Remember one week ago I talked about the concept of UX APIs? Or in other words, how the Backend for Frontend pattern seemed to solve a common problem in REST-API-driven SPAs: resource representation is semantically unaware of UX needs.
Well, after further deliberation and experimentations with my colleagues, here I am listing out a few not-so-positive conclusions about this approach. Let me explain.
Backend for Frontend pattern, in its purest interpretation and implementation, tends to couple FE and BE forever. Letting alone that you might end up needing one BFF per channel (web, mobile, chatbot) and per App. You see the point? Maintainability hell.
So you started looking for a solution to make your APIs fit your UX needs and turns out that you end up having yet another monolith; a component where you start coding all the fetching and adapting ad-hoc logic for a concrete channel for a concrete app. We need to be careful. If it talks like an antipattern and walks like an antipattern, it is probably an antipattern.
GraphQL. Lots of fuss around it, and I am sure it is well deserved. But be careful where and how you use it. In our case, we were thinking of using GraphQL as a facade for REST APIs and this seems to rise up a few issues:
Fetching: It is true that by using GraphQL we solve a common problem of resource under-fetching (data needed in the UI comes from various REST resources and hence you have to do multiple GETs) and over-fetching (download a full resource when you only need a few properties). But there is a trade-off since all the GraphQL communications are tunneled through POST, where the filter criteria is embedded in the body request. This makes all server calls way heavier and may result in performance degradation.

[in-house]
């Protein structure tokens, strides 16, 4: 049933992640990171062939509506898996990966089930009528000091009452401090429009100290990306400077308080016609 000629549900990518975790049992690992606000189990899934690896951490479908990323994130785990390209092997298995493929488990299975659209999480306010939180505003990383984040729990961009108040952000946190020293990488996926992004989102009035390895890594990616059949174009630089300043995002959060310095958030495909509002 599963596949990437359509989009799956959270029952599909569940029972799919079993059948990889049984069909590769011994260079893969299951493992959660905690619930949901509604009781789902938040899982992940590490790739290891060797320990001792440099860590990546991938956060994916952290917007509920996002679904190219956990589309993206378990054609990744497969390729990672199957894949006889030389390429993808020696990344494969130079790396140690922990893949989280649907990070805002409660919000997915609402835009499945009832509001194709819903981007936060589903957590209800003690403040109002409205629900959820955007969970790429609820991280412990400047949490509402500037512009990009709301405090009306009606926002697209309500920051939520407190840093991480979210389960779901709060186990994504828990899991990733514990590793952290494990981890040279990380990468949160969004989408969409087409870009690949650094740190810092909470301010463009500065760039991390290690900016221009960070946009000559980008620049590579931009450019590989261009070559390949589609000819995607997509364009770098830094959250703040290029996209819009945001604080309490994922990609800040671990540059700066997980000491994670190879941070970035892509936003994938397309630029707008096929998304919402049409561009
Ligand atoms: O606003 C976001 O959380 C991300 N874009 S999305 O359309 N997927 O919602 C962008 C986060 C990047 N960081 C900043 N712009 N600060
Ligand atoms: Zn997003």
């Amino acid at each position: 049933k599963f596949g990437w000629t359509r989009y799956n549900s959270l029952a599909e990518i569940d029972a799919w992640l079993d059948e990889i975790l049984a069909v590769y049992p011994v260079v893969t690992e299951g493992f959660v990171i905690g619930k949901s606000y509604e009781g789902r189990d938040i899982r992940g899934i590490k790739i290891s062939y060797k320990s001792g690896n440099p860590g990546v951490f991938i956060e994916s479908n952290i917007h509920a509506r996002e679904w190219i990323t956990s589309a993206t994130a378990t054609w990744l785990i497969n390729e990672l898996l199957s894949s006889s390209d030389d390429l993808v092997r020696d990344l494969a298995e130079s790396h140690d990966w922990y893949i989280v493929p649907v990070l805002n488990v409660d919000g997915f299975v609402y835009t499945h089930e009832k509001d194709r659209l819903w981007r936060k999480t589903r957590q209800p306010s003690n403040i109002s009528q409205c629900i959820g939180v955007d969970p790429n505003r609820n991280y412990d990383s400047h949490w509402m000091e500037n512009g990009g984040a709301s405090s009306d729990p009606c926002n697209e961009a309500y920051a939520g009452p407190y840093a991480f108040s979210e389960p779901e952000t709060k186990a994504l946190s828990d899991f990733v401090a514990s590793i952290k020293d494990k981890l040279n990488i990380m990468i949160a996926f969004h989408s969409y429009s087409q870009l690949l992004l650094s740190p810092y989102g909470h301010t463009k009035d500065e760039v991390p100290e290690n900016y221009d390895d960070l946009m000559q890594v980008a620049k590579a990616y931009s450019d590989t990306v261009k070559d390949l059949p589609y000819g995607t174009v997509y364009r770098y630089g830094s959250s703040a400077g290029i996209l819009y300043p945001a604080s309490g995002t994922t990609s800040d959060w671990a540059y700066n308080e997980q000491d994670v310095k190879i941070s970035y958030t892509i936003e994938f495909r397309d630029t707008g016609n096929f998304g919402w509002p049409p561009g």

Adapting: There is a problem when you want to implement a GraphQL API that facades a REST Level 3 API, and this has to do with HATEOAS. In a nutshell, you might end up having to replicate the full original network of resources in your facade GraphQL API, even for those resources not impacted by the adaptation. This is needed by the API consumers: our API-driven SPAs that rely on HATEOAS for resource discoverability and therefore all hypermedia links between resources need to be preserved.
After a few ramblings and discussions, the solution has been always in front of us. We are pushing and transforming our monoliths into microservices, so the obvious approach would be building a simple Custom Microservice implemented by a REST API.
- This is like a proxy API, which will implement all the fetch and adapt logic based on client request.
- It likely not to be reused between Apps, but definitely can be reused by channels within the same App.
- It helps to create mocking resources for testing by having an alternative implementation.
I still like the idea of labelling the APIs provided by this Custom Microservice as UX APIs. If only because they are semantically aware of UX needs, so it is OK if the component is semantically coupled to the UI.